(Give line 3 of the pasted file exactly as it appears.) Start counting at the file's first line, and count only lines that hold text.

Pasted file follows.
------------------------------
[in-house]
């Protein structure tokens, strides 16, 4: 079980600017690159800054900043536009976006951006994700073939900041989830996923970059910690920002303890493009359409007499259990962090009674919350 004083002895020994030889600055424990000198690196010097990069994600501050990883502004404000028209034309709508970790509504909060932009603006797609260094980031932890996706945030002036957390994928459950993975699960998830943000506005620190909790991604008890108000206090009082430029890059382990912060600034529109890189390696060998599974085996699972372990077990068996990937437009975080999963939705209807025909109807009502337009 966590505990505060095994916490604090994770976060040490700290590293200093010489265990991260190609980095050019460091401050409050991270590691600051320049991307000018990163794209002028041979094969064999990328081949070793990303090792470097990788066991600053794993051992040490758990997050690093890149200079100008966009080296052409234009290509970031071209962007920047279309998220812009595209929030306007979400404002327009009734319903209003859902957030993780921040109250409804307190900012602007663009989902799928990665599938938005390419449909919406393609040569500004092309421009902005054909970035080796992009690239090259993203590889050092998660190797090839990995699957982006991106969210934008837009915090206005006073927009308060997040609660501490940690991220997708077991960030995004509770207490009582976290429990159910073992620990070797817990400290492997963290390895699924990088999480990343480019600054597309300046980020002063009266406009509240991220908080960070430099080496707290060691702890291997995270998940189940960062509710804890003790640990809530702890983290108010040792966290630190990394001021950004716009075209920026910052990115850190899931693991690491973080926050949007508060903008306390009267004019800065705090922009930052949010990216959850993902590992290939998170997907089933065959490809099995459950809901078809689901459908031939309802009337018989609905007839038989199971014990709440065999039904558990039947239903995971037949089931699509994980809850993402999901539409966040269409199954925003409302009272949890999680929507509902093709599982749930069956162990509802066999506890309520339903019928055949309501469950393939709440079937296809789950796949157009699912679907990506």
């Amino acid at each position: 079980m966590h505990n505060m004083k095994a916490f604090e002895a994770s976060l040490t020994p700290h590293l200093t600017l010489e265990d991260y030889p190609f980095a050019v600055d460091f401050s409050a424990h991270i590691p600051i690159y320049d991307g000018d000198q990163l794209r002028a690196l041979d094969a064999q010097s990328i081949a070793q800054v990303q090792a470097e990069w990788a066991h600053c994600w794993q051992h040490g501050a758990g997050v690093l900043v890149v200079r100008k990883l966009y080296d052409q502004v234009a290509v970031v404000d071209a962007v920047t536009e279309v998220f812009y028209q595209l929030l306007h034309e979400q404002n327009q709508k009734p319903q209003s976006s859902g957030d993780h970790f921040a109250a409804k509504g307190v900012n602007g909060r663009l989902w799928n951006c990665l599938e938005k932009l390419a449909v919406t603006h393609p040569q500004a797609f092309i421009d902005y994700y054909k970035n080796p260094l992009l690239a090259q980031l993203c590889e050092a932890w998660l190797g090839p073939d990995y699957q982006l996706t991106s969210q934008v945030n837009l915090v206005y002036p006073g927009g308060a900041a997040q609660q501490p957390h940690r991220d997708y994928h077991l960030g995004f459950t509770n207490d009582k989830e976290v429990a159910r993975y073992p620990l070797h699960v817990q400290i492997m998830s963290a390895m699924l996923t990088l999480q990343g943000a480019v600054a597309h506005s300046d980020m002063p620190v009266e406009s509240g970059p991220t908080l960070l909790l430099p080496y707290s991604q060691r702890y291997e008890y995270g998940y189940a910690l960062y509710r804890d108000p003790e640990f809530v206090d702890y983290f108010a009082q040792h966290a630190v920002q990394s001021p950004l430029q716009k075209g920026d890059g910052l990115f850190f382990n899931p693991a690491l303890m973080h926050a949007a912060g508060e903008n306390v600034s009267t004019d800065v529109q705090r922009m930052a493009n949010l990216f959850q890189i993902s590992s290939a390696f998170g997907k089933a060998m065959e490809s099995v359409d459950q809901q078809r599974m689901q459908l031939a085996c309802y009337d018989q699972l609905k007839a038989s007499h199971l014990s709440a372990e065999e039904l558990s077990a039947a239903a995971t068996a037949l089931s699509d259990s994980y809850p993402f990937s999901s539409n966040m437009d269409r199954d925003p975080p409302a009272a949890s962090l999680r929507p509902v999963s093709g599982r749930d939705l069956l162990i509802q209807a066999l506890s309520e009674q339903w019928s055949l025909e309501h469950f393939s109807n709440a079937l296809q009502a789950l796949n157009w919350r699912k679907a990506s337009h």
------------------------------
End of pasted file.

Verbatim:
């Amino acid at each position: 079980m966590h505990n505060m004083k095994a916490f604090e002895a994770s976060l040490t020994p700290h590293l200093t600017l010489e265990d991260y030889p190609f980095a050019v600055d460091f401050s409050a424990h991270i590691p600051i690159y320049d991307g000018d000198q990163l794209r002028a690196l041979d094969a064999q010097s990328i081949a070793q800054v990303q090792a470097e990069w990788a066991h600053c994600w794993q051992h040490g501050a758990g997050v690093l900043v890149v200079r100008k990883l966009y080296d052409q502004v234009a290509v970031v404000d071209a962007v920047t536009e279309v998220f812009y028209q595209l929030l306007h034309e979400q404002n327009q709508k009734p319903q209003s976006s859902g957030d993780h970790f921040a109250a409804k509504g307190v900012n602007g909060r663009l989902w799928n951006c990665l599938e938005k932009l390419a449909v919406t603006h393609p040569q500004a797609f092309i421009d902005y994700y054909k970035n080796p260094l992009l690239a090259q980031l993203c590889e050092a932890w998660l190797g090839p073939d990995y699957q982006l996706t991106s969210q934008v945030n837009l915090v206005y002036p006073g927009g308060a900041a997040q609660q501490p957390h940690r991220d997708y994928h077991l960030g995004f459950t509770n207490d009582k989830e976290v429990a159910r993975y073992p620990l070797h699960v817990q400290i492997m998830s963290a390895m699924l996923t990088l999480q990343g943000a480019v600054a597309h506005s300046d980020m002063p620190v009266e406009s509240g970059p991220t908080l960070l909790l430099p080496y707290s991604q060691r702890y291997e008890y995270g998940y189940a910690l960062y509710r804890d108000p003790e640990f809530v206090d702890y983290f108010a009082q040792h966290a630190v920002q990394s001021p950004l430029q716009k075209g920026d890059g910052l990115f850190f382990n899931p693991a690491l303890m973080h926050a949007a912060g508060e903008n306390v600034s009267t004019d800065v529109q705090r922009m930052a493009n949010l990216f959850q890189i993902s590992s290939a390696f998170g997907k089933a060998m065959e490809s099995v359409d459950q809901q078809r599974m689901q459908l031939a085996c309802y009337d018989q699972l609905k007839a038989s007499h199971l014990s709440a372990e065999e039904l558990s077990a039947a239903a995971t068996a037949l089931s699509d259990s994980y809850p993402f990937s999901s539409n966040m437009d269409r199954d925003p975080p409302a009272a949890s962090l999680r929507p509902v999963s093709g599982r749930d939705l069956l162990i509802q209807a066999l506890s309520e009674q339903w019928s055949l025909e309501h469950f393939s109807n709440a079937l296809q009502a789950l796949n157009w919350r699912k679907a990506s337009h």